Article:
An independent appraisal could help strengthen your case, which ultimately could lower your annual property tax. The process for challenging assessments varies by state and locality, so be sure to check whether your state or locality allows homeowners to submit their own appraisals when appealing property tax assessments.

How To Prepare For Your Appraisal

In addition to checking the exterior and interior condition of the home, the appraiser will also look for anything needing repairs. Here are some areas to consider addressing before your appraisal:

  • Check your electric garage door opener to make sure it’s working.
  • Secure a handrail on steps or stairwells.
  • Secure second-floor doors with decks.
  • Secure a railing to any and all raised decks.
  • Ensure all utilities are functional with no safety issues.
  • Ensure water, electricity and air conditioning are functional.
  • Take care of any plumbing issues, roof leaks or stains.
  • Check for cracks in the walls, ceiling or foundation.
  • Check for water intrusion through the foundation.
  • Ensure your roof is sound and has at least 3 years of economic life remaining.

This is by no means a complete checklist of repairs that might need to be addressed before a home appraisal. It is, however, a list of the most common issues that may arise either before or during the inspection.

By addressing any repairs or upgrades before the appraisal inspection, you’ll be better equipped for a smooth home buying process and possibly a higher home value.

Takeaways

While avoiding an appraisal altogether might not be an option for those financing the purchase of their home, there are ways you can positively influence the outcome.

This article is meant for informational purposes only and is not intended to be construed as financial, tax, legal, or insurance advice. Opendoor always encourages you to reach out to an advisor regarding your own situation.

Make Sure the Appraisal Report Is Accurate

Although changes to the appraised value are not common, you can consider appealing the appraisal if you find a factual error in the appraisal report. For example, if the appraiser indicated two bedrooms instead of three bedrooms or there is an error in the gross living area.

If you didn’t receive the appraisal report from the buyer, contact the buyer’s real estate agent to request a copy. Then, carefully look through the appraisal report for errors.Were features accurately described? Did the appraiser adjust for differences between your home and the homes used for comparison purposes? When looking at the appraisal report, remember that if the home has a finished basement area, appraisers are required to report that area separately and not include it in the gross living area.

If you find errors, describe the factual errors in a letter and contact the homebuyer’s lender to ask about the procedure to fix errors. Do not try to contact the appraiser directly.

How Much Does A Home Appraisal Cost?

Most appraisals cost $300 – $450, with the national average being around $400, according to Fixr. However, the cost depends on a few factors, including:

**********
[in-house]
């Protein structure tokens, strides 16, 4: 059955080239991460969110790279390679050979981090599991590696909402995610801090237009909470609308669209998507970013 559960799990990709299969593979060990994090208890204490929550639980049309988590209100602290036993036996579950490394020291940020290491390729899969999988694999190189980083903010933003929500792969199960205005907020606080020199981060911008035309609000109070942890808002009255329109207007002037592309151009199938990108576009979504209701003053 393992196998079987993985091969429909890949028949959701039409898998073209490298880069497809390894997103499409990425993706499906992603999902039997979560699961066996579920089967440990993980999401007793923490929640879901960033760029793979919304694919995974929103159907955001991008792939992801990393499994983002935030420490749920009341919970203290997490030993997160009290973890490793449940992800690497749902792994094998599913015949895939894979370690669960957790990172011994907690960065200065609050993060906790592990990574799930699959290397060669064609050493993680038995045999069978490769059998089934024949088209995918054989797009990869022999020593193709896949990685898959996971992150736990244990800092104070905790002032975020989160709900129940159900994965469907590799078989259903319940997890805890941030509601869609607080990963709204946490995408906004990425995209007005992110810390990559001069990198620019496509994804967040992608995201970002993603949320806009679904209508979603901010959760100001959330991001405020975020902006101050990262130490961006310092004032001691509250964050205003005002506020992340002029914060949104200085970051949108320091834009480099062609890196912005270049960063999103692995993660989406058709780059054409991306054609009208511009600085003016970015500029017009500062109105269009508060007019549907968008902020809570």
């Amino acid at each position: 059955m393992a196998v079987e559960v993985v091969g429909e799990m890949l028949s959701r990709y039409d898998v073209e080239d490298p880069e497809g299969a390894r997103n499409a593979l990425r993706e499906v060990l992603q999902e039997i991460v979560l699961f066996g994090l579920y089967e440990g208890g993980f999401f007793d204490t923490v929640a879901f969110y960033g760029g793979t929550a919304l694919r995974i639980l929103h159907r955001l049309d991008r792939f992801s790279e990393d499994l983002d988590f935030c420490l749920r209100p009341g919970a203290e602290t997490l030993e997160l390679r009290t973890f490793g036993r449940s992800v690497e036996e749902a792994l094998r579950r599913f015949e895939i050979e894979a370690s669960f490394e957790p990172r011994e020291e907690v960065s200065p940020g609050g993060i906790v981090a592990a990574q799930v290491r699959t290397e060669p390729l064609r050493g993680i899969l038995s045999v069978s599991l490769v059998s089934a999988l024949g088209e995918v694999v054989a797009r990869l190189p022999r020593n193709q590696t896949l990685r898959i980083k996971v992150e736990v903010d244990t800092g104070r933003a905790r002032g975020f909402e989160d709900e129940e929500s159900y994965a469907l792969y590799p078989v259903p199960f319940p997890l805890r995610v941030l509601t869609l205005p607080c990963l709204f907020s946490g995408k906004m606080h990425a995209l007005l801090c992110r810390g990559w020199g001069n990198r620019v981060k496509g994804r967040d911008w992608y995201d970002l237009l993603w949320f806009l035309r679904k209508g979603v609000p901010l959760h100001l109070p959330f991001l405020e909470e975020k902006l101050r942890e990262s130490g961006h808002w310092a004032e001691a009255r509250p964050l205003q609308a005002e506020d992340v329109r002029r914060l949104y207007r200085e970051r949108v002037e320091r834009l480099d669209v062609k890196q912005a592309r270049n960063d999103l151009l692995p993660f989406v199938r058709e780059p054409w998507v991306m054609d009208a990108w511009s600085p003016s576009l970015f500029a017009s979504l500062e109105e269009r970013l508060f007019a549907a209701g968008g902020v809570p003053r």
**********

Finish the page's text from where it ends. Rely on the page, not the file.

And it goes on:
• The size of the home
  • The type of home
  • The home’s location
  • The condition of the property
  • The amount of work and time required

These factors affect the amount of time, effort and work that goes into the appraisal, which is what ultimately influences the borrower’s sale price. For example, a larger home or multifamily property has more space to walk through and assess than the typical single-family home.

A home that has unique characteristics makes it difficult to find comps because those features often make the house one of a kind.

If the home is in a rural area with nothing around it, the appraiser may have difficulty finding any other properties in the area, let alone one that is similar. This situation may require deeper research, which takes more time.

2. Refinancing your home

When you refinance your home, you’re actually replacing your old mortgage with a new one because your home’s value may have changed since you first bought it. For that reason, lenders will require an appraisal to ensure the new mortgage amount can be justified by what the house is worth today. If the home’s value has increased since it was purchased, you may be able to get cash out as part of refinancing. However, if it has declined, you may have difficulty securing a new loan.

Why is an appraisal needed?

An appraisal benefits both the homeowner and potential buyer.

“An appraisal is always in the best interest of the buyer as it will assess the value of the property and help the buyer have confidence in the purchase price of the home,” Boies says.

A property appraisal is also important for the homeowner or potential buyer because it establishes the parameters of the mortgage loan.

“Once the value of the home is established through the appraisal, the lender can make an offer based on the available loan-to-value ratio,” McClary says. “Property appraisals also help determine the cost of the loan. A well-maintained property can lead to a loan with a more favorable interest rate than one that is in disrepair because of the direct effect on loan-to-value ratio.”

Mortgage Appraisal

Ask your local bank if they can provide an appraisal on your home. You may be subject to a charge for the service, but you’ll know that the appraisal is one that lenders use to establish mortgage limits. The appraiser will asses both the interior and exterior of your home, the neighborhood and your community before arriving at a price. Work with the appraiser and point out all the upgrades and positive features you’ve installed.

How is a home appraised?

During a home appraisal, a licensed appraiser conducts a thorough inspection of the property.

The appraiser will consider all factors that could affect the property’s value. These factors include the condition of the property, any upgrades or additions made to the property, the size of the lot and “comps” or recently sold properties of comparable size and condition in the same market.